Zimbabwe's president, Robert Mugabe, is expected to hold talks with U.N. Secretary-General Kofi Annan on the sidelines of an African Union summit in The Gambia. The talks are meant to find a solution to Zimbabwe's worsening economic and political crisis. But Mr. Mugabe is rejecting any international involvement in Zimbabwe's internal affairs.
Speaking at the funeral of one of his Cabinet ministers, Mr. Mugabe dismissed talk of international initiatives to rescue Zimbabwe.
He acknowledged Zimbabwe is hurting economically, but vowed the country would not collapse. However, he said the country would welcome financial assistance. He said what the country really needs is what he called just and lawful treatment by Western countries.
U.N. Secretary-General Annan was invited to Harare last year, following the government's campaign to demolish unauthorized houses and informal businesses. The campaign left tens-of-thousands of people homeless.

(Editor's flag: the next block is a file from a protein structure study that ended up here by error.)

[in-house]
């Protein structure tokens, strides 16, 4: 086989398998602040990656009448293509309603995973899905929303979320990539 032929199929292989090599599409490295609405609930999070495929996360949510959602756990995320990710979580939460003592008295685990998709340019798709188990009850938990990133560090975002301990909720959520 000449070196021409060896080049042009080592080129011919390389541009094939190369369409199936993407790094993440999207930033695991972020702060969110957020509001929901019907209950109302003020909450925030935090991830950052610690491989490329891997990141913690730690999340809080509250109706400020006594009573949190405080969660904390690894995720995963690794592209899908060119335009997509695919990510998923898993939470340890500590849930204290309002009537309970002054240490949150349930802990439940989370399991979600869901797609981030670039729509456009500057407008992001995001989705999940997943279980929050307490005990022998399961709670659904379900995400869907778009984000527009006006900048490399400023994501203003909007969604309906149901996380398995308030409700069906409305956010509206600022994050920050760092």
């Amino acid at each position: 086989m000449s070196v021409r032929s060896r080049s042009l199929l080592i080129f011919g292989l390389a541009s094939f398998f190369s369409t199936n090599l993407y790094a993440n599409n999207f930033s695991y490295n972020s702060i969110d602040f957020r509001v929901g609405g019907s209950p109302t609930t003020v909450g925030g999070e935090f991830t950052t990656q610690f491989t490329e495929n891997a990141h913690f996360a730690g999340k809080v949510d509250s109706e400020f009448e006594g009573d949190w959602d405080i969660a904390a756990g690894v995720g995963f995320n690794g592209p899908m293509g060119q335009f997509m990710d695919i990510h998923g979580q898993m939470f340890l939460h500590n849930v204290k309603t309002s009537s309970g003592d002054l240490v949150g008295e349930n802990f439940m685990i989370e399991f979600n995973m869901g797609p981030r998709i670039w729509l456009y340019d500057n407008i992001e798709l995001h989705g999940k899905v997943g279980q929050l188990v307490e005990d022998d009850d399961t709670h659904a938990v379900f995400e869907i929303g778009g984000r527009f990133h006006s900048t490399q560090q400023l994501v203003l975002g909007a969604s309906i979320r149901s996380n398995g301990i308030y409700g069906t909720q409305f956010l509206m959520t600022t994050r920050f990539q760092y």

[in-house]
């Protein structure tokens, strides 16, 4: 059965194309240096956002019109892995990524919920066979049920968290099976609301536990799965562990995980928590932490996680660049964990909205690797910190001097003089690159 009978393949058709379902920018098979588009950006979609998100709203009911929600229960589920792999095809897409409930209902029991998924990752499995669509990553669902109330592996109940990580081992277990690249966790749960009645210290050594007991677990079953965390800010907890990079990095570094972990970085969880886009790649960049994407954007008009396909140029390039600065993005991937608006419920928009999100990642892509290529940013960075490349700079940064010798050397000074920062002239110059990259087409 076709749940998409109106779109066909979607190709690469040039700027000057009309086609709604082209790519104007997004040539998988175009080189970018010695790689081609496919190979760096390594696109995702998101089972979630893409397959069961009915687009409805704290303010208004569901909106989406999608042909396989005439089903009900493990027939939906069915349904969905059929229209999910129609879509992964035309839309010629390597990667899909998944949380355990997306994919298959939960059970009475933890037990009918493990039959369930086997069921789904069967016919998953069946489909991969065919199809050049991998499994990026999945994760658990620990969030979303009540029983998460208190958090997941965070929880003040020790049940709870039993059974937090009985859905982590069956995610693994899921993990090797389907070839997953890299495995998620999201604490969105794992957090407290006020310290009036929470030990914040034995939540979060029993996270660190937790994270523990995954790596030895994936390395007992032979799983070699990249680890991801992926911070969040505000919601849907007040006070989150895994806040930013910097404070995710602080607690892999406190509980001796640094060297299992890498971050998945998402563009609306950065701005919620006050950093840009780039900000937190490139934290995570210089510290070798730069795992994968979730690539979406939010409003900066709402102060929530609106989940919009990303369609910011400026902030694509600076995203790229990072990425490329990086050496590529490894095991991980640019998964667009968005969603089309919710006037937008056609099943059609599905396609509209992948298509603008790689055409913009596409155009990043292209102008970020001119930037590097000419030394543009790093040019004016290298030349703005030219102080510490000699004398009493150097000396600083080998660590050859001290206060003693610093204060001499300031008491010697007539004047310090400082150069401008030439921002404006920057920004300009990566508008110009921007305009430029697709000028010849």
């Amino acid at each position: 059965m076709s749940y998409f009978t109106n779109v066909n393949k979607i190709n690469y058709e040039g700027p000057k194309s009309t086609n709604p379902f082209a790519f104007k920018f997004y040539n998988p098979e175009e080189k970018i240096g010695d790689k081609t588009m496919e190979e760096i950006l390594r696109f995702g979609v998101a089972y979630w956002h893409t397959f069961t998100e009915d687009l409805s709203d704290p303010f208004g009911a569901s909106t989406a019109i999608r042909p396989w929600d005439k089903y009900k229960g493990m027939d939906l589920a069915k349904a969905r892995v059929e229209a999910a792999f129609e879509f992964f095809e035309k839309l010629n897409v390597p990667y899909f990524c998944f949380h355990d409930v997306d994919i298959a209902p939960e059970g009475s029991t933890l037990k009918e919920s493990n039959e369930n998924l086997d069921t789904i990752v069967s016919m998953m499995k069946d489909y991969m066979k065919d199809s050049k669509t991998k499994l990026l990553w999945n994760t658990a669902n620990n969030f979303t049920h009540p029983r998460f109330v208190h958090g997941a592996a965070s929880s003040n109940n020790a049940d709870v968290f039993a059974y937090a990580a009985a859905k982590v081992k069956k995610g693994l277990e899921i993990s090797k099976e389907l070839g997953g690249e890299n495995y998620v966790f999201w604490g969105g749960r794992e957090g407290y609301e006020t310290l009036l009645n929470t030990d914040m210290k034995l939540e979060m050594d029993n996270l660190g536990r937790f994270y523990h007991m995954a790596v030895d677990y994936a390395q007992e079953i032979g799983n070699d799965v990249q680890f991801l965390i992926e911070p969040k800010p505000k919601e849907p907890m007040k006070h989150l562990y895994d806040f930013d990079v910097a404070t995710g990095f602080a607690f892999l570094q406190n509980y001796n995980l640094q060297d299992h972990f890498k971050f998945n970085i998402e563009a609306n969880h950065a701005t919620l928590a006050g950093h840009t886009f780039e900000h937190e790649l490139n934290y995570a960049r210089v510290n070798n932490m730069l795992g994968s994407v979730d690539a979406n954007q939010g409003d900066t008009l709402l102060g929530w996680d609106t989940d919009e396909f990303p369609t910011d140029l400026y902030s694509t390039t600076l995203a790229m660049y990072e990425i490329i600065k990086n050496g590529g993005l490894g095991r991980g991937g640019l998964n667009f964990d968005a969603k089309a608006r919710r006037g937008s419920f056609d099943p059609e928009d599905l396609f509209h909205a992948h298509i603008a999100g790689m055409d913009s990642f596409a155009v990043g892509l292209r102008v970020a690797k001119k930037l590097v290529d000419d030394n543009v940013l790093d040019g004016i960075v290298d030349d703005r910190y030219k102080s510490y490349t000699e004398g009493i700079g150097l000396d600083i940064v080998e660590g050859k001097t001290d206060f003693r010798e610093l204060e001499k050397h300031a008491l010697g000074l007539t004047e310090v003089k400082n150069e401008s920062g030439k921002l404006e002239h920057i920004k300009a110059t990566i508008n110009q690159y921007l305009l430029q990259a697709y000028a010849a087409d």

A U.N. report condemned the slum destruction campaign, calling it a "disastrous venture". Government officials justified it as an effort to drive out illegal squatters and criminals.
Earlier this year, a Zimbabwean government official said the invitation to Secretary Annan was "stale," and there was no need for him to visit Harare. However, Mr. Annan's spokesman said last month that he has left open the possibility of a visit to Harare in the future.
Opposition Movement for Democratic Change spokesperson Nelson Chamisa says Mr. Mugabe and his party are in denial and out of touch with ordinary Zimbabweans. Chamisa says the ruling party should admit Zimbabwe is in deep crisis, so the international community can respond accordingly.
Zimbabwe is facing its worst economic crisis since independence 20 years ago, with inflation close to 1200 percent, high unemployment and chronic shortages of foreign currency, fuel and food.